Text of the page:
I then sent out a discovery letter to the prosecutor which included a novel request for the preservation of the husband’s calls from prison (which were made on a recorded line as all prison calls are) and for a review of the calls for any Brady material, a Supreme Court case which requires prosecutors to turn over any exculpatory information they have to the defendant; this includes impeachment material of their witnesses. Brady v. Maryland, 373 U.S. 83 (1963).  Surely, tapes of calls made by a government witness stating his willingness to testify falsely in exchange for a reduced sentence fit that definition.  The request for preservation of the tapes was due to the Bureau of Prisons policy destroying all inmate prison calls after a period of approximately six months.

The government did not formally respond until a few days before our motions were due.  In its letter, the government claimed that it “was not aware of any authority the United States Attorney’s Office has to require the Bureau of Prisons to preserve tapes.  Further, we know of no legal authority requiring the prosecution to make such tapes available for a ‘fishing expedition.’”  Clearly, the prosecutor was unaware of three important things: 1) that a small handful of courts across the country did hold that tapes of the Bureau of Prisons prison calls were within the custody and control of the prosecution; 2) that this sparse caselaw did obligate the prosecution, therefore, to actively review these tapes for evidence of any exculpatory or impeachment material and to turn those over to the defense; and 3) and most importantly, that our request was no lark or “fishing expedition”: I knew exactly what the witness’s prison call tapes would reveal – and I was prepared to inform the judge in an in camera, or private meeting in his chambers.

Our motions which contained the legal authority described above were submitted to the court the day before they were due and less than one month after KT first appeared in the North Carolina courtroom.  The government’s response, two weeks later, was weak: it was clear to me that the judge would most likely require the prosecution to review the husband’s prison calls — especially after I explained to the court that the inmate/witness had stated during the calls his willingness to perjure himself during the trial.  Nevertheless, I received a plea offer of 15 years along with the threat that the government might supersede the indictment against KT and add federal drug trafficking charges, turning a potential 25 year sentence into decades more.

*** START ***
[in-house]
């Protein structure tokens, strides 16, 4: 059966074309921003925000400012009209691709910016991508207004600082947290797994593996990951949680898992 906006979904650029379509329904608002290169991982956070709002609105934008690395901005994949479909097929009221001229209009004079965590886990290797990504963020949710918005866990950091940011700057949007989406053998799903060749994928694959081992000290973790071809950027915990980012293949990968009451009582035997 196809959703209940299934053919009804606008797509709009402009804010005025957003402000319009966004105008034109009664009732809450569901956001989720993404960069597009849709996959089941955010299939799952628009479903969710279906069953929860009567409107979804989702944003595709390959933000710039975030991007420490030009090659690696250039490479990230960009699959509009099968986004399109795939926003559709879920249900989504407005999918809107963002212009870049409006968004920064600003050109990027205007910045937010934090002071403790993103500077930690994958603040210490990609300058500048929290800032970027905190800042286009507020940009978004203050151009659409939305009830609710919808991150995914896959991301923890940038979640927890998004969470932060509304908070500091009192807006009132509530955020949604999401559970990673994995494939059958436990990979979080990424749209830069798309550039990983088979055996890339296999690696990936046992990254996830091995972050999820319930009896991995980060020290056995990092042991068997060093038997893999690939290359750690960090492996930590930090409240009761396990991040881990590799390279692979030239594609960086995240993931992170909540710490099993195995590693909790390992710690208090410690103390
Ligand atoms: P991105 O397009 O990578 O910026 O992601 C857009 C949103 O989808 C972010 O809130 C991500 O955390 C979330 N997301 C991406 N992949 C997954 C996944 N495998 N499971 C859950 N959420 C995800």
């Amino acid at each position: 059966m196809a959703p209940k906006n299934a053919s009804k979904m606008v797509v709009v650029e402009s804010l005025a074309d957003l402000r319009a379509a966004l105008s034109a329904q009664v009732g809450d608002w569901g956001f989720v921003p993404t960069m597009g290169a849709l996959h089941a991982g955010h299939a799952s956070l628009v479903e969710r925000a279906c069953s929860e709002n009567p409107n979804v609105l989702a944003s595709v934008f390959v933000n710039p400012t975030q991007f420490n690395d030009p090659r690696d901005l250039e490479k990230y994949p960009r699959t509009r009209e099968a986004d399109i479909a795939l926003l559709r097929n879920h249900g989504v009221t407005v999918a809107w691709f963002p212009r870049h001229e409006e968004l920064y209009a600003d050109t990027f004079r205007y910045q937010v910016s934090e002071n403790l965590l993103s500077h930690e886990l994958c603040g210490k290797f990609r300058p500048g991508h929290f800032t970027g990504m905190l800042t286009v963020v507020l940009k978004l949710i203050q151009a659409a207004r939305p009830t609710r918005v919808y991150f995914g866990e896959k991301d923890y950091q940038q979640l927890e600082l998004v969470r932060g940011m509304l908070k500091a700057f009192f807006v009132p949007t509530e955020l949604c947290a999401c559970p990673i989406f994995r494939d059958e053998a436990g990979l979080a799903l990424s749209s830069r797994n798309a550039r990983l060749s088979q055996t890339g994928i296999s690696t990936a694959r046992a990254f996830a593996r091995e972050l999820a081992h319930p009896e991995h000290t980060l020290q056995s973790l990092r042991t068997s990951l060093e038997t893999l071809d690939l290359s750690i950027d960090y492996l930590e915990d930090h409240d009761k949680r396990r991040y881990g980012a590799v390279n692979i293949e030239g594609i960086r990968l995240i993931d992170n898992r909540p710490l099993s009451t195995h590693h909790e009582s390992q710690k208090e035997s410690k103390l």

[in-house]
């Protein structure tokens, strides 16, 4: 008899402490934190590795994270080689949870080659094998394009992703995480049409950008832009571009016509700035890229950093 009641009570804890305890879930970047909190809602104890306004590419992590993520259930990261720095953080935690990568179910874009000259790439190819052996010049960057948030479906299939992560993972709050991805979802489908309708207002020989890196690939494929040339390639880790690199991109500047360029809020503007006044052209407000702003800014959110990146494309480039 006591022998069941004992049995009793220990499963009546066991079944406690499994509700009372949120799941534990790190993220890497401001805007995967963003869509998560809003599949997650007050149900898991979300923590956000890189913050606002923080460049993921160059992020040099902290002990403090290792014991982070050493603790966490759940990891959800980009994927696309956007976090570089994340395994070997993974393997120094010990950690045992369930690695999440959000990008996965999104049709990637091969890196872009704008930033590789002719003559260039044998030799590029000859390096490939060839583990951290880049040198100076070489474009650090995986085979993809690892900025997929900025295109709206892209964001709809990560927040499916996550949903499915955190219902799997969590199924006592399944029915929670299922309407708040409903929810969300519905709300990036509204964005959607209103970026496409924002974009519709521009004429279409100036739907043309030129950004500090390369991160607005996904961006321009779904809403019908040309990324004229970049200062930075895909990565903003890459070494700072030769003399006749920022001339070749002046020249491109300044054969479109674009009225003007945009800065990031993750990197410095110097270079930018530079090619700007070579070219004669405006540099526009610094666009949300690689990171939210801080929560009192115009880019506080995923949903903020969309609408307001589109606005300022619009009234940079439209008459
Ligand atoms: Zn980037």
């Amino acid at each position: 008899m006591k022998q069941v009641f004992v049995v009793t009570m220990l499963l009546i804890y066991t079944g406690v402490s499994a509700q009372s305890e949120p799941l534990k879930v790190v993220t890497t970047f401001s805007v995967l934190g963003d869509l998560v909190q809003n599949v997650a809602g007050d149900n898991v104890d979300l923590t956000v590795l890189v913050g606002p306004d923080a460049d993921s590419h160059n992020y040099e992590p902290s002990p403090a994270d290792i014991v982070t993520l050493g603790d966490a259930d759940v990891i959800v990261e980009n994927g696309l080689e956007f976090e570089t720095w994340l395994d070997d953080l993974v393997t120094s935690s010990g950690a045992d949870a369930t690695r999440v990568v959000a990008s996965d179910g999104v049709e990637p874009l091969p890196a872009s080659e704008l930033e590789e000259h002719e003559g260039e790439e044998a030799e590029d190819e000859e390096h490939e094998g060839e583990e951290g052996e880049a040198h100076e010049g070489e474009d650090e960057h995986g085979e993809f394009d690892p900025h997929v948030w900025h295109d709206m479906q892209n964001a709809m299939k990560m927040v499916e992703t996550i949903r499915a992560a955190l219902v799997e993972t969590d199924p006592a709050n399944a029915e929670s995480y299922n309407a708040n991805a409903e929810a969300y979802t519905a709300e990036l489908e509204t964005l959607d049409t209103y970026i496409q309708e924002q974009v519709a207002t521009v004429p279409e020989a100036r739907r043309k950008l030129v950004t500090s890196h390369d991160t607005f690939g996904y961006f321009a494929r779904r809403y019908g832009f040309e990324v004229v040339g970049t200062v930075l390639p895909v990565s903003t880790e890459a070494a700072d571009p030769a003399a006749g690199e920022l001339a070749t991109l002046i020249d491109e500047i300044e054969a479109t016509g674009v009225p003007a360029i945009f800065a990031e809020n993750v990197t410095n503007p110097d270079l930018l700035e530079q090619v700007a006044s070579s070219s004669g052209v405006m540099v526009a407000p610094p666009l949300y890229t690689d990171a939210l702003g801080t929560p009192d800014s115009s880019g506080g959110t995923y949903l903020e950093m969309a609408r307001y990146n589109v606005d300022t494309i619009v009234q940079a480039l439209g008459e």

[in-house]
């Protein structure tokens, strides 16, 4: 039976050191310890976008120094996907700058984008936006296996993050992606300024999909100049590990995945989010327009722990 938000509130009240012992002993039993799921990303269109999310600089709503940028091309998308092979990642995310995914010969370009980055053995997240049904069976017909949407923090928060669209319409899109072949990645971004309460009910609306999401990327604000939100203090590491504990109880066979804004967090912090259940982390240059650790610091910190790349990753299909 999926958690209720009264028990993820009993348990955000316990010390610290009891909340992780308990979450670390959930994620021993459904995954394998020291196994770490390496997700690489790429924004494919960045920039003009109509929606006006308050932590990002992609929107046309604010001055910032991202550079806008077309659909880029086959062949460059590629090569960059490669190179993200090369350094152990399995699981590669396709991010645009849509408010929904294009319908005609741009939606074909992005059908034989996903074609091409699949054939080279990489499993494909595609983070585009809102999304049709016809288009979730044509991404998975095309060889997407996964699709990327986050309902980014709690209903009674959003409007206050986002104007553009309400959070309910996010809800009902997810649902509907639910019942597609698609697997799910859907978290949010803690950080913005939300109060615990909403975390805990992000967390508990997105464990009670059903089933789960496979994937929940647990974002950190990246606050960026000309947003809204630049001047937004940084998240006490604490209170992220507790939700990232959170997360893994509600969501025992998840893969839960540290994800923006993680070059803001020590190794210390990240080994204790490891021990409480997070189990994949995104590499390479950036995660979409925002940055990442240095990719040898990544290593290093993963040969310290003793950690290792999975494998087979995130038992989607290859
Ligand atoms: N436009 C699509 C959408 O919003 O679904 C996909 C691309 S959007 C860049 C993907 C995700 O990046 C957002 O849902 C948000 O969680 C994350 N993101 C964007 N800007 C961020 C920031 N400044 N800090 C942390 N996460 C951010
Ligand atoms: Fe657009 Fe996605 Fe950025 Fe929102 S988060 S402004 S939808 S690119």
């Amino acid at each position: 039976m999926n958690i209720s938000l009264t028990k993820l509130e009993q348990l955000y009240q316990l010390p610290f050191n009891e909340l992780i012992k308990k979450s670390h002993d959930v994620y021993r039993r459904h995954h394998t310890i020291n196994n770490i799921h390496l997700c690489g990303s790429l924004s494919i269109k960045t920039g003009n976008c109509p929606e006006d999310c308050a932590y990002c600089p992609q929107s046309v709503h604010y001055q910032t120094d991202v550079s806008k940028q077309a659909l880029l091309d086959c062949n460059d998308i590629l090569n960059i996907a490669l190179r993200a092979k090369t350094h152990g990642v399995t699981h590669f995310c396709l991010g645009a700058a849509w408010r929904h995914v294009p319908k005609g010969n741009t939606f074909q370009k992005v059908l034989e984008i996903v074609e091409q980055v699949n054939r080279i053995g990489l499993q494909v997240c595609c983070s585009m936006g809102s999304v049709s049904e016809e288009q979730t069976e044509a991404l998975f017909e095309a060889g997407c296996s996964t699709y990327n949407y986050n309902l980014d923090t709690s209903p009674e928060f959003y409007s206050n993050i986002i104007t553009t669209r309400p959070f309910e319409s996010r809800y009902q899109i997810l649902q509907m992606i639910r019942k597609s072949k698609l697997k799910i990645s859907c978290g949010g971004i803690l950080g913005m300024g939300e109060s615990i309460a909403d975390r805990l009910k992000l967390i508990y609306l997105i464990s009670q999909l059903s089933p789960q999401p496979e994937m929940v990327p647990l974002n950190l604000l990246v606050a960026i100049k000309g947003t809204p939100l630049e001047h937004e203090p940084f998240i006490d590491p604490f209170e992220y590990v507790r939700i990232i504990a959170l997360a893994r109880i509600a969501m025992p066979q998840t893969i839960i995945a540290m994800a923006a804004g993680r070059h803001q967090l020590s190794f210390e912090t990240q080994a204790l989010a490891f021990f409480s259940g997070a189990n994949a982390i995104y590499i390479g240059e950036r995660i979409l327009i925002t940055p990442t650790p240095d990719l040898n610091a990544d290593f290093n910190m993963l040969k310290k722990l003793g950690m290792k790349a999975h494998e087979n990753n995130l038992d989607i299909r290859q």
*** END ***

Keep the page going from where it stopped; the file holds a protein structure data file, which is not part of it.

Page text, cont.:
The Prosecution Folds 

The government requested a meeting with me on the morning of the scheduled oral argument on my motions.  During the meeting, the prosecutor asked me what was in the tapes I had wanted disclosed.  I told the prosecutor what her witness had said and that his willingness to commit perjury against KT extended to his other witness, the wife, who clearly supported his idea on tape.  The prosecutor was dubious — and asked me if I had any proof.  At that point I pulled out a cassette tape — this was 1999 after all — and gave it to her to play: on the tape, her witness is clearly heard stating that was planning to testify against “some dude who shot someone at the post office” and that if he “had to lie” he would.  Immediately, the prosecutor asked me what type of plea deal I would be willing to accept on behalf of KT: I offered a plea to a an assault on the postman, the United States employee, in violation of 18 U.S.C. § 111 (a)(1), and the dropping of the attempted murder and related firearms charge.  In addition, I asked that the government agree not to charge KT with narcotics trafficking.  The prosecutor agreed to this offer — and suddenly KT was facing just a few years in prison instead of the decades in prison as contained in the original charges.

The Sentencing

The sentencing occurred a few months later and the judge, who acknowledged reading the defense motions, expressed his admiration for the legal work I had done — and sentenced KT to 27 months in prison but with a recommendation for immediate entry into the Intensive Confinement Program, also known as “boot camp” which required inmates to serve just six months before being released.  All in all, this case ended with a fantastic result despite starting under such difficult and high-pressured circumstances.  Every case is different and every case requires an inventive, imaginative effort — and this case required it quickly.  And to the potential client who wasn’t sure if an experienced New York, federal criminal attorney is more likely to get a better result than a young lawyer with no federal experience, I would say this: of course, are you crazy?  Call the Law Offices of Jeffrey Lichtman at (212) 581-1001 to discuss your case today.